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Sarah's Circle Expansion Receives Local Zoning Approval

By Josh McGhee | January 11, 2017 2:44pm | Updated on January 11, 2017 8:27pm
 The non-profit agency's proposal received 18 yes-votes and eight no-votes at the 46th Ward Zoning and Development Committee meeting.
The non-profit agency's proposal received 18 yes-votes and eight no-votes at the 46th Ward Zoning and Development Committee meeting.
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UPTOWN — Sarah's Circle's proposal to add a support space and 50-bed interim housing to the neighborhood received approval from the 46th Ward Zoning and Development Committee on Monday night.

The non-profit agency's proposal received 18 yes votes and eight no votes, according to the minutes from the community meeting.

"We had some really solid support from quite a few neighbors we have worked with in the past," said the agency's Executive Director Kathy Ragnar, adding a few block clubs "didn't think the location was right" and would prefer retail.

The agency, which serves women who are homeless or at-risk of becoming homeless, originally wanted to add a seven-story expansion that would include over 40 units of permanent housing, to the south end of its facility at 4838 N. Sheridan Road, but was unable to gain control of the site, according to the minutes.

Its new proposal required a zoning change for a two-story building at 4654 N. Sheridan Road about two blocks south of its current facility. The zoning change would allow for a mixed-use residential and commercial property with 38 units of affordable housing, support services space and a facility housing its 50-bed interim housing program, the minutes said.

The new location for the proposal "has been empty except for a Thai restaurant" for about a decade. The building was built around the 1920s and though neighbors love the "historical fabric" of the building, its structure is in "very bad shape," said Ragnar.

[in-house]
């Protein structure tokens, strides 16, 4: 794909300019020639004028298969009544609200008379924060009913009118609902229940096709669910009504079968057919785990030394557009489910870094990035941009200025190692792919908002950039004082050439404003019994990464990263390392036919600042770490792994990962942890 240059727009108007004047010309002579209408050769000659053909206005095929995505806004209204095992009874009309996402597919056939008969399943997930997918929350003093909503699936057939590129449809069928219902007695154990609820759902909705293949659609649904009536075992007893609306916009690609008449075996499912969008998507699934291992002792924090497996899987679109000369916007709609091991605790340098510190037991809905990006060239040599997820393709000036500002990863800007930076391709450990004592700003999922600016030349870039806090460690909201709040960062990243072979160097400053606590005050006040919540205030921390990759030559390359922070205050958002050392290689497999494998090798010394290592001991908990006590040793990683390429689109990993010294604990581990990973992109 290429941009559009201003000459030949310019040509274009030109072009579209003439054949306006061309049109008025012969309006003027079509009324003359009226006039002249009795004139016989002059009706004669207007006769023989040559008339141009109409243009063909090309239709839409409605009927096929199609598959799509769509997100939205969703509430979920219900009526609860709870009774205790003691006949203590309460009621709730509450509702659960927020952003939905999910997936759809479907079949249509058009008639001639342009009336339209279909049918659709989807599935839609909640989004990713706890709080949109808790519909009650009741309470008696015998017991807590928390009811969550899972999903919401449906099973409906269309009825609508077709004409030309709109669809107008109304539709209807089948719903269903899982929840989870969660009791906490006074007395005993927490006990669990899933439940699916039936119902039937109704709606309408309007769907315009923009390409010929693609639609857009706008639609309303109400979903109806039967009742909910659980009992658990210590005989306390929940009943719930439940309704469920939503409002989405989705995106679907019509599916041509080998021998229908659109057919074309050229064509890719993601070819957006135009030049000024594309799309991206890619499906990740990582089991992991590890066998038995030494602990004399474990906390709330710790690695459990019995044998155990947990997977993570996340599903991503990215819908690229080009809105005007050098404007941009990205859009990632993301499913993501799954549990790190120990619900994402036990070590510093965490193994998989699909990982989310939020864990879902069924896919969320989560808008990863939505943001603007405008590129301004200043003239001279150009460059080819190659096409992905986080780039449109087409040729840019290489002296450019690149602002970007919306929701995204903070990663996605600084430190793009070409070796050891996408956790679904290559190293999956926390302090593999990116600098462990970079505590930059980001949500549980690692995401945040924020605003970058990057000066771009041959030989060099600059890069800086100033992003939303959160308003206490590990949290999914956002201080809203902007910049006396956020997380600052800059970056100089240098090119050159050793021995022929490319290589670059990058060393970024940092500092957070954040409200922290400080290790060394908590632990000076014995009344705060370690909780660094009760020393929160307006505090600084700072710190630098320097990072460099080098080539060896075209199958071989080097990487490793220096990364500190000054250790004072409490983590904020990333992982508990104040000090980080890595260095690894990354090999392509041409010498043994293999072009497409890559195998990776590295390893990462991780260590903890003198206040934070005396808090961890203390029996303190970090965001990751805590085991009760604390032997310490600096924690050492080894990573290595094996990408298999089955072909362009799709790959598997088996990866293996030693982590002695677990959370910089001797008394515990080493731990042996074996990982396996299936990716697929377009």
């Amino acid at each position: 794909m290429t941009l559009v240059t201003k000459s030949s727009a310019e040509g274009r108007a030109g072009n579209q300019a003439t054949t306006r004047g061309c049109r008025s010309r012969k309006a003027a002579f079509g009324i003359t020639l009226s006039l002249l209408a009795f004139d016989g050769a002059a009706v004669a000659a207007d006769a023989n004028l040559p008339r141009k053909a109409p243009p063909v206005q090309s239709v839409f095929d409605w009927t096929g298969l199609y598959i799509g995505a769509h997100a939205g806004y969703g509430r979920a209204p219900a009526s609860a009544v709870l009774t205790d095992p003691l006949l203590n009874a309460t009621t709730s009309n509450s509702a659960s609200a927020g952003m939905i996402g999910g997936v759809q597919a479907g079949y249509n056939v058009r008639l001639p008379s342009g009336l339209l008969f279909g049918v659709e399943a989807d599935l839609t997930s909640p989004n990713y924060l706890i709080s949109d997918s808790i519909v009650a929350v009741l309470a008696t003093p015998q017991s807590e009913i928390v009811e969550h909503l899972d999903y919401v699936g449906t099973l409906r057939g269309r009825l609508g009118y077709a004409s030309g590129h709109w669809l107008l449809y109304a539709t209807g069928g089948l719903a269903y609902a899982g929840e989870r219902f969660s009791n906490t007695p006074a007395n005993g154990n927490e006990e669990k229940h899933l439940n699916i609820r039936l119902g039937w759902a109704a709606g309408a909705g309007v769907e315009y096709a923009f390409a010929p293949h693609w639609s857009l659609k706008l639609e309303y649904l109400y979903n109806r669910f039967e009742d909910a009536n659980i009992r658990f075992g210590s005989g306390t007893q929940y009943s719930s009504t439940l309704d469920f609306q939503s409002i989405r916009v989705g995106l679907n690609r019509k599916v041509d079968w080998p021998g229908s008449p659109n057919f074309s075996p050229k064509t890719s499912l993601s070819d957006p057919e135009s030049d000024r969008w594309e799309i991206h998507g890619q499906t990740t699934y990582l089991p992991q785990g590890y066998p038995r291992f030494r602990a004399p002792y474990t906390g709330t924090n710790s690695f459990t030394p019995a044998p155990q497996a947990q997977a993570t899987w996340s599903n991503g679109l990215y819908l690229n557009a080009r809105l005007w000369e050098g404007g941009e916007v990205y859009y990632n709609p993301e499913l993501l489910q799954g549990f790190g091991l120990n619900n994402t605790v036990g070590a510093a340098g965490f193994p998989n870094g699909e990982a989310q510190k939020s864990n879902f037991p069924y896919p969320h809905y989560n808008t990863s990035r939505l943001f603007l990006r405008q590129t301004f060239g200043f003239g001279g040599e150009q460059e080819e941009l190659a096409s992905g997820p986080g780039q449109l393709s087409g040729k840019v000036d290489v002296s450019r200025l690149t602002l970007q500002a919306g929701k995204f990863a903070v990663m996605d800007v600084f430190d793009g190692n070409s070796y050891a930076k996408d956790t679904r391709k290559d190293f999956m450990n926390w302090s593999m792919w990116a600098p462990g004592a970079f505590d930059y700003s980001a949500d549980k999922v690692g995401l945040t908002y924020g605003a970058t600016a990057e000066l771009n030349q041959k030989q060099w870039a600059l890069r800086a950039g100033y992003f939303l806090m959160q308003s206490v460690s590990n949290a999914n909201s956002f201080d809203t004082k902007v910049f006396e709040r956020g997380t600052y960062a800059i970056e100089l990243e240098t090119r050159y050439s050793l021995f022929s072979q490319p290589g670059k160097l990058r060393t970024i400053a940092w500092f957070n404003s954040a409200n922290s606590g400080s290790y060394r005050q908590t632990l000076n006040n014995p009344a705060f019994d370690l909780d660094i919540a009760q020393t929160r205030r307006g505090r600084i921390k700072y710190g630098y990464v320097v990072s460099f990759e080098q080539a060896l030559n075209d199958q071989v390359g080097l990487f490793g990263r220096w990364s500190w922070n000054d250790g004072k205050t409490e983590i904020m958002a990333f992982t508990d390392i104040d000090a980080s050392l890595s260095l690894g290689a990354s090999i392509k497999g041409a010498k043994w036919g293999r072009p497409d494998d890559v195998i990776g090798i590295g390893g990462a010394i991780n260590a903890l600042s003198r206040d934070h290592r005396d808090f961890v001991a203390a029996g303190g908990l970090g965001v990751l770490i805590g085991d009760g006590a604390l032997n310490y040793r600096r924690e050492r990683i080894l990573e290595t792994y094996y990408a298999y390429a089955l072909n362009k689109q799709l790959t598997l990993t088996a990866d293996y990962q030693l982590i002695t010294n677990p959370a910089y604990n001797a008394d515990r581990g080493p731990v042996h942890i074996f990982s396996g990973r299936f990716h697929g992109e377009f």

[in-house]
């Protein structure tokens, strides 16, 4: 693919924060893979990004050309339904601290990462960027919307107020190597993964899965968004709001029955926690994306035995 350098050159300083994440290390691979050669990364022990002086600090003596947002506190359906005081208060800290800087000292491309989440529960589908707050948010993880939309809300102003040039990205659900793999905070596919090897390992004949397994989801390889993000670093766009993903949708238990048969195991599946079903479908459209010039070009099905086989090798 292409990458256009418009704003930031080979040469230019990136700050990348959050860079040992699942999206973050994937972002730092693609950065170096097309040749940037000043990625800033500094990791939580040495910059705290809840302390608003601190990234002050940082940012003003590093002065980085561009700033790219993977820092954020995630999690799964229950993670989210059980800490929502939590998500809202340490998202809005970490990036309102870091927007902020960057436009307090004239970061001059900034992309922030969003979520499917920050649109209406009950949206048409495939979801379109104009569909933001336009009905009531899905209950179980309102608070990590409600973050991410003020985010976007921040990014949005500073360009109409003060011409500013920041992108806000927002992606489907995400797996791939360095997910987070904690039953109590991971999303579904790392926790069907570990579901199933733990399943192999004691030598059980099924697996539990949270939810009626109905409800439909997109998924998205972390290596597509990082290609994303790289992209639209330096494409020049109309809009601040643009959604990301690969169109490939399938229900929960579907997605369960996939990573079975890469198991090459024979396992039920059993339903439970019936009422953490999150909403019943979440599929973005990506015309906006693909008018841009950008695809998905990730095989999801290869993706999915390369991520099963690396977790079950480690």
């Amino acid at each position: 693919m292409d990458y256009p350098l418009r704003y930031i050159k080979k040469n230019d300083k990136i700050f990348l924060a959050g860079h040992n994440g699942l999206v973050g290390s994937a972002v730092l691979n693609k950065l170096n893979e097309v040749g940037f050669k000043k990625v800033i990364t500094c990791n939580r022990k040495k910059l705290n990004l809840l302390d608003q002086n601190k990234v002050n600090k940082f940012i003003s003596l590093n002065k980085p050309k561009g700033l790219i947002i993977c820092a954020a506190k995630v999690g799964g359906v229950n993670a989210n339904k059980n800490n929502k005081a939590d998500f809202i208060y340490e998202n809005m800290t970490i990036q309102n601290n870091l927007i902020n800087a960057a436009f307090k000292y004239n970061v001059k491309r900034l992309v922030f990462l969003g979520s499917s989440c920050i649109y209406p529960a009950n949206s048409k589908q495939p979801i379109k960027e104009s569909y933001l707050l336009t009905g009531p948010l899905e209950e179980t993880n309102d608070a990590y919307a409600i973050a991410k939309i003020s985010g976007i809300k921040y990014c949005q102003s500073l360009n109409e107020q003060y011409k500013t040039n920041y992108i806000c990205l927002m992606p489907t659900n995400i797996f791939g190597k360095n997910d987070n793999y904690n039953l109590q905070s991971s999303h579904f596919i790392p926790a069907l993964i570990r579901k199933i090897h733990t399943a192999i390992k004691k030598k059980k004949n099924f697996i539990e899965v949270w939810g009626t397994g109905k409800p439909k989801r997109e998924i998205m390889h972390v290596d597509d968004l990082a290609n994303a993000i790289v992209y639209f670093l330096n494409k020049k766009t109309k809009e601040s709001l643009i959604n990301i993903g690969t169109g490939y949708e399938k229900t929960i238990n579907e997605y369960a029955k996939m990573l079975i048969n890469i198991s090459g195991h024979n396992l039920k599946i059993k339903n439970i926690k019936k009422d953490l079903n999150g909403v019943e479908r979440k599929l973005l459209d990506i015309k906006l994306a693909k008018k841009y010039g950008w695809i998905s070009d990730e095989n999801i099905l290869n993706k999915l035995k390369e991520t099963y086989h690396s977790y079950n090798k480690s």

"It was a lovely building in the '20s, but its not that building anymore," she said.

The designs call for preserving some of that historical fabric by taking terra cotta of the original building and restoring it when the new building is constructed, she said.

The first floor of the building would house supportive services, including a reception area, staff offices, private consultation rooms, a computer lab and kitchen space that would be available to women in the interim housing and permanent housing programs, according to the development plans.

The interim housing program would be located on the second floor. The top four floors would 38 ADA accessible studio apartments with private bathrooms and kitchenettes, according to the development plans.

The building will have security cameras and be staffed at all times, according to development plans.

No-votes on the proposal came from the Uptown Chicago Commission, Clarendon Park Neighbors Association, Graceland Wilson Block Club, Beacon Block Club, Truman Square Neighbors, Lakeside Neighbors Block Club, Gunnison Block Club and Marty Tangora.

Local approval will allow the agency to begin work securing tax credits through the Illinois Housing Development Authority.

The proposal still needs approval from the City's Zoning and Development Committee, but if all goes well the expansion could be built by mid-2019, Ragnar said.

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